Tinder Users Hope To Swipe Their Way To New Love
MINNEAPOLIS (WCCO) -- Since the beginning of time, men and women have been searching for the same thing: true love. That's why we love romantic movies like "The Notebook" and sign up for dating sites like Match.com, eHarmony, and OkCupid. And now there's Tinder.
The smartphone app claims 750 million swipes a day, and 10 million matches. Users say that's in part because it's free and easy.
"You swipe left to say no, and swipe right to get a match. It's just kind of fun, and thrilling (to get a match), I guess," said Maria Stukey. "When you're using it, a picture of somebody comes up and it tells you their age and their name."
But that's it. A picture and a name. If each person swipes right, you have a match. If either one swipes left, that's it.
"It kind of cuts out the first step of wondering, 'Do they like me? Do they not like me? Are they attracted to me?' And it moves right on to the next step," said Stukey. "I've gone on dates with doctors, lawyers, a pathologist, a dentist, and some professional athletes."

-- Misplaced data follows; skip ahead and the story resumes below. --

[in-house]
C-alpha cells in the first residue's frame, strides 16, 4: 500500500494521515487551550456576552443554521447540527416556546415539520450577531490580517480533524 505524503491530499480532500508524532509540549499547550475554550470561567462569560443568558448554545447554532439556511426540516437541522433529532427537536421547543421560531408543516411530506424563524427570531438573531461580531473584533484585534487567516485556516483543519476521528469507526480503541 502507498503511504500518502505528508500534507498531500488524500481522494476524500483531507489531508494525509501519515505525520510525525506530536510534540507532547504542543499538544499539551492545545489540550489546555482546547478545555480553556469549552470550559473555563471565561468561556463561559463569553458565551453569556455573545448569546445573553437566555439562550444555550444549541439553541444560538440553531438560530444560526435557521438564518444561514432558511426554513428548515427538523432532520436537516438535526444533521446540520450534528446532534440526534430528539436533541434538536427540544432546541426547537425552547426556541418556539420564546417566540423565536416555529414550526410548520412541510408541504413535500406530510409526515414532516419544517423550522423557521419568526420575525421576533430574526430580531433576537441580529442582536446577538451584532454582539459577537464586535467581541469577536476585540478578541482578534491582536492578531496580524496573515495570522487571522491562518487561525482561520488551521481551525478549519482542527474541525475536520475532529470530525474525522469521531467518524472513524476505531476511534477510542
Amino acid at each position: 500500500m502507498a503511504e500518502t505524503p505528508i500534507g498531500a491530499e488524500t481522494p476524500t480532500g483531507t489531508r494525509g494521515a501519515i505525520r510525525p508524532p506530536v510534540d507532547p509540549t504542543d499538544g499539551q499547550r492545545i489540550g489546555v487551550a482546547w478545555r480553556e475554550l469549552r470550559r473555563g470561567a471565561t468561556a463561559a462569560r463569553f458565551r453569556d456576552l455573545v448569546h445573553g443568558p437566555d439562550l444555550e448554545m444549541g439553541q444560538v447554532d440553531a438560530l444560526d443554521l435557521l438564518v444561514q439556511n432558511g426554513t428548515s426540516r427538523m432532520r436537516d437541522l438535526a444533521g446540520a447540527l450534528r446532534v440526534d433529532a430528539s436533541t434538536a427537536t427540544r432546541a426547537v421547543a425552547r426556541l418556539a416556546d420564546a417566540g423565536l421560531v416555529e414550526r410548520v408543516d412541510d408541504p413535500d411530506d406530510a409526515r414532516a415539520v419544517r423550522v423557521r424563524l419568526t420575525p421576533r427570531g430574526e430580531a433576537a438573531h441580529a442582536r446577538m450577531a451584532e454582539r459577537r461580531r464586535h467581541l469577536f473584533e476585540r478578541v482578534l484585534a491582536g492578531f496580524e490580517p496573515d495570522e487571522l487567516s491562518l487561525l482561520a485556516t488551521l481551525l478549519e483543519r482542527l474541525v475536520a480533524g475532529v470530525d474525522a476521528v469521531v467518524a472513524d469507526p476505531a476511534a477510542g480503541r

"It's just something cool, different, something for people my age," said John Zwanziger. "I swiped right and then she obviously did the same thing pretty close, because we started messaging a few minutes later."
The app is crazy popular and somewhat controversial. On a sunny afternoon at the University of Minnesota, WCCO found plenty of students who've used the app -- though only a few would talk on camera, perhaps owing to Tinder's reputation as, as one student put it, a "hook-up app."
"It's probably abused more than it should be" said another student.
Still, many people find meaningful matches. But can relationships built on such a surface-first app last?
"Tinder isn't really that different than the good, old-fashioned personal ad," said Carol Bruess, a professor of interpersonal communication at the University of St. Thomas.
Bruess worries about people who think finding a soul mate is easy.
"It can serve a great purpose," she said. "I just say we need to lower our expectations a little bit."
All relationships take a certain amount of heavy lifting to see if the people are truly compatible. Any relationship that starts with a swipe might just need a little more, she suggested.
"It's a start," she said, "but it's just a tiny little start for what we know it takes to develop a long-term relationship."
One interesting fact about Tinder is that it's owned in part by the same corporation that owns two of the other highly popular dating sites: Match.com and OKCupid.
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